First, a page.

IEM To Return To Brazil In 2023: What Worked At Rio Major?

IEM had its first Major in South America this year, and it seems like the organizers are impressed with what they’ve seen. Ahead of the grand final, the ESL Counter-Strike Twitter handle hinted that there would be an IEM tournament in Brazil in 2023. While it’s too soon to have any more information than that, it is understood that the IEM Spring 2023 event could be the one heading to Brazil. What exactly did ESL find encouraging about the Rio Major?

Unlike Any Other CS:GO Major

Heading into the tournament, there was an expectation that fans from around the world, the players, and the organizers were going to be surprised by what was going to hit them in Rio de Janeiro, but it is still quite indescribable when all of that plays itself out. The banging of the drums, the blowing of the vuvuzelas, and the chants provided a pulse that made this CS:GO esports event quite unique in the short competitive history of the esport.

There was a real carnival atmosphere to the event, not unlike those witnessed in Brazilian soccer matches, and this was most evident in the matches involving FURIA, the Brazilian team ranked 8th in the world. Brazil has become a hotbed for esports talent for almost 20 years now, and the enthusiasm for esports is well-known among the community, which sometimes made us beg the question: why didn’t IEM host this event a bit earlier in Brazil?

Tickets were generally  sold out within an hour, and 18,000 noisy fans made their way to the Jeunesse Arena in Rio de Janeiro. This sort of passion, which is the hallmark of some of the major sports in the world, hadn’t been witnessed before in this way in major esports events.

Opens New Doors For How Esports Is Perceived And Consumed

Part of the reason why this sort of reception isn’t common in esports events is that, in some ways, it has always felt like a consequence of the way the sport is played. Playing video games in a competitive manner feels like a cerebral activity in the same way that a sport like Chess does. Perhaps, the idea that it could elicit this sort of passion wasn’t considered before, but there’s a new reality now.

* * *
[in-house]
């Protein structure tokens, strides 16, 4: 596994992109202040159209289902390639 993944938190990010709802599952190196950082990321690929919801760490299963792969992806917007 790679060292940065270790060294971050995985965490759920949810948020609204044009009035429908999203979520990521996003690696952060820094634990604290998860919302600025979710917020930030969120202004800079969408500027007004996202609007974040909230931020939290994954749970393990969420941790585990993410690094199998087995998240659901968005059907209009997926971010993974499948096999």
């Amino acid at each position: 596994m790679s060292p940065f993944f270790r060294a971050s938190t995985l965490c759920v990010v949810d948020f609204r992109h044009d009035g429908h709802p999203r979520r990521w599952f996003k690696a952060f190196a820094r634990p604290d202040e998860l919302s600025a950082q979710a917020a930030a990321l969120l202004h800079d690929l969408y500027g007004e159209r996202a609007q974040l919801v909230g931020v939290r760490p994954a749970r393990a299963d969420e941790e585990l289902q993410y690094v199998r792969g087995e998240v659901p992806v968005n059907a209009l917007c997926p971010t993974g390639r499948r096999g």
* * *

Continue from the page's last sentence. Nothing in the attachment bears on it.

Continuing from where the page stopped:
All sports require cerebral activity, but that does not mean that they can’t coexist with such physical bursts of passion. As long as there are a few highs and lows, fans will feel that and make it known – and esports events certainly have a lot of highs and lows.

Recreating this sort of atmosphere isn’t going to be easy in other parts of the world; building this sort of atmosphere is unique to Brazil, and the ‘torcida organizada’ deserve a lot of credit for bringing that Brazil energy to the tournament.

It Wasn’t All Hunky Dory

There are times when all that enthusiasm can go over the top, and there was one regrettable incident where certain fans were seen spitting at a CS:GO player from NAVI when the team faced crowd favorites FURIA. Trying to create a hostile atmosphere is certainly part and parcel of any sport, but fans should know their bounds.

FalleN, arguably the most popular individual to be associated with CS:GO in Brazil, was quick to condemn such activity, and urged the crowd that this can dampen what was otherwise a great celebration of esports and Brazil as a nation.

If such unruly activities can be avoided, there’s no reason why the tournament shouldn’t return to Brazil more often. If anything, this is exactly the sort of potential that esports has needed to tap for a few years. This is only the start, and there’s room for it to grow much further – although a lot of that will depend on whether there will be a similar reception to non-local teams. There is a good case to make about the fact that if FURIA were to be removed from the equation, a lot of the things we saw at this Major may cease to exist; that will be among the biggest challenges for the organizers if they want a repeat of a largely pathbreaking spectacle we’ve witnessed in November.